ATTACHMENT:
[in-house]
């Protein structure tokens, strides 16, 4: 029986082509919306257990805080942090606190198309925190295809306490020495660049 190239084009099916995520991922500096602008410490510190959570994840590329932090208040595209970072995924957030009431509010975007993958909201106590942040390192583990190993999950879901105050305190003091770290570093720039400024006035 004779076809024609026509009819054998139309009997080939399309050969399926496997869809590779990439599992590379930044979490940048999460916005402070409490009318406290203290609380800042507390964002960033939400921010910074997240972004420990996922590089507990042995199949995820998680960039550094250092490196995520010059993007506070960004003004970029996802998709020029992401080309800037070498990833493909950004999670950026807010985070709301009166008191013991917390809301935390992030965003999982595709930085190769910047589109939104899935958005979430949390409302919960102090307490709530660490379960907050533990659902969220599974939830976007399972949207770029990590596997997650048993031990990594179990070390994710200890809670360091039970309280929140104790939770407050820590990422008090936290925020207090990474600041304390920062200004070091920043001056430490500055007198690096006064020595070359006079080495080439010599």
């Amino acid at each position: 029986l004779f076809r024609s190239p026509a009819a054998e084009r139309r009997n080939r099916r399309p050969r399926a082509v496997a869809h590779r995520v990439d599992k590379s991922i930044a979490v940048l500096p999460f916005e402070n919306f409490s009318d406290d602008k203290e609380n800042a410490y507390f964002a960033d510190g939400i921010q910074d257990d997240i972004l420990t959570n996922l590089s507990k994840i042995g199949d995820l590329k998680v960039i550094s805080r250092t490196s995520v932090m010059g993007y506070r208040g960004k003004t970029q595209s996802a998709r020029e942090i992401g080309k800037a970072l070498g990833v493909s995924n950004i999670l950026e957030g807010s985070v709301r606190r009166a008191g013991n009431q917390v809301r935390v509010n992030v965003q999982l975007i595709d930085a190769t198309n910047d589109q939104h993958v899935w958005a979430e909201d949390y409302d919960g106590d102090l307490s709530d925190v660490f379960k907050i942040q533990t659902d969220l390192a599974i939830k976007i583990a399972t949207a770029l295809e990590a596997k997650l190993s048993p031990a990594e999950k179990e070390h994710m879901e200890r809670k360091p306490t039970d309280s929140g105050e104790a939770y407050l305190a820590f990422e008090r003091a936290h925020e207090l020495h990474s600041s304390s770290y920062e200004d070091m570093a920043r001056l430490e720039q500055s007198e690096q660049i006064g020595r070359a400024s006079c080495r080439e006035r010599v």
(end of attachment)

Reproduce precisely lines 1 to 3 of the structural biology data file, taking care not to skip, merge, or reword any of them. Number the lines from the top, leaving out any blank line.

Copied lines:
[in-house]
């Protein structure tokens, strides 16, 4: 029986082509919306257990805080942090606190198309925190295809306490020495660049 190239084009099916995520991922500096602008410490510190959570994840590329932090208040595209970072995924957030009431509010975007993958909201106590942040390192583990190993999950879901105050305190003091770290570093720039400024006035 004779076809024609026509009819054998139309009997080939399309050969399926496997869809590779990439599992590379930044979490940048999460916005402070409490009318406290203290609380800042507390964002960033939400921010910074997240972004420990996922590089507990042995199949995820998680960039550094250092490196995520010059993007506070960004003004970029996802998709020029992401080309800037070498990833493909950004999670950026807010985070709301009166008191013991917390809301935390992030965003999982595709930085190769910047589109939104899935958005979430949390409302919960102090307490709530660490379960907050533990659902969220599974939830976007399972949207770029990590596997997650048993031990990594179990070390994710200890809670360091039970309280929140104790939770407050820590990422008090936290925020207090990474600041304390920062200004070091920043001056430490500055007198690096006064020595070359006079080495080439010599």
């Amino acid at each position: 029986l004779f076809r024609s190239p026509a009819a054998e084009r139309r009997n080939r099916r399309p050969r399926a082509v496997a869809h590779r995520v990439d599992k590379s991922i930044a979490v940048l500096p999460f916005e402070n919306f409490s009318d406290d602008k203290e609380n800042a410490y507390f964002a960033d510190g939400i921010q910074d257990d997240i972004l420990t959570n996922l590089s507990k994840i042995g199949d995820l590329k998680v960039i550094s805080r250092t490196s995520v932090m010059g993007y506070r208040g960004k003004t970029q595209s996802a998709r020029e942090i992401g080309k800037a970072l070498g990833v493909s995924n950004i999670l950026e957030g807010s985070v709301r606190r009166a008191g013991n009431q917390v809301r935390v509010n992030v965003q999982l975007i595709d930085a190769t198309n910047d589109q939104h993958v899935w958005a979430e909201d949390y409302d919960g106590d102090l307490s709530d925190v660490f379960k907050i942040q533990t659902d969220l390192a599974i939830k976007i583990a399972t949207a770029l295809e990590a596997k997650l190993s048993p031990a990594e999950k179990e070390h994710m879901e200890r809670k360091p306490t039970d309280s929140g105050e104790a939770y407050l305190a820590f990422e008090r003091a936290h925020e207090l020495h990474s600041s304390s770290y920062e200004d070091m570093a920043r001056l430490e720039q500055s007198e690096q660049i006064g020595r070359a400024s006079c080495r080439e006035r010599v």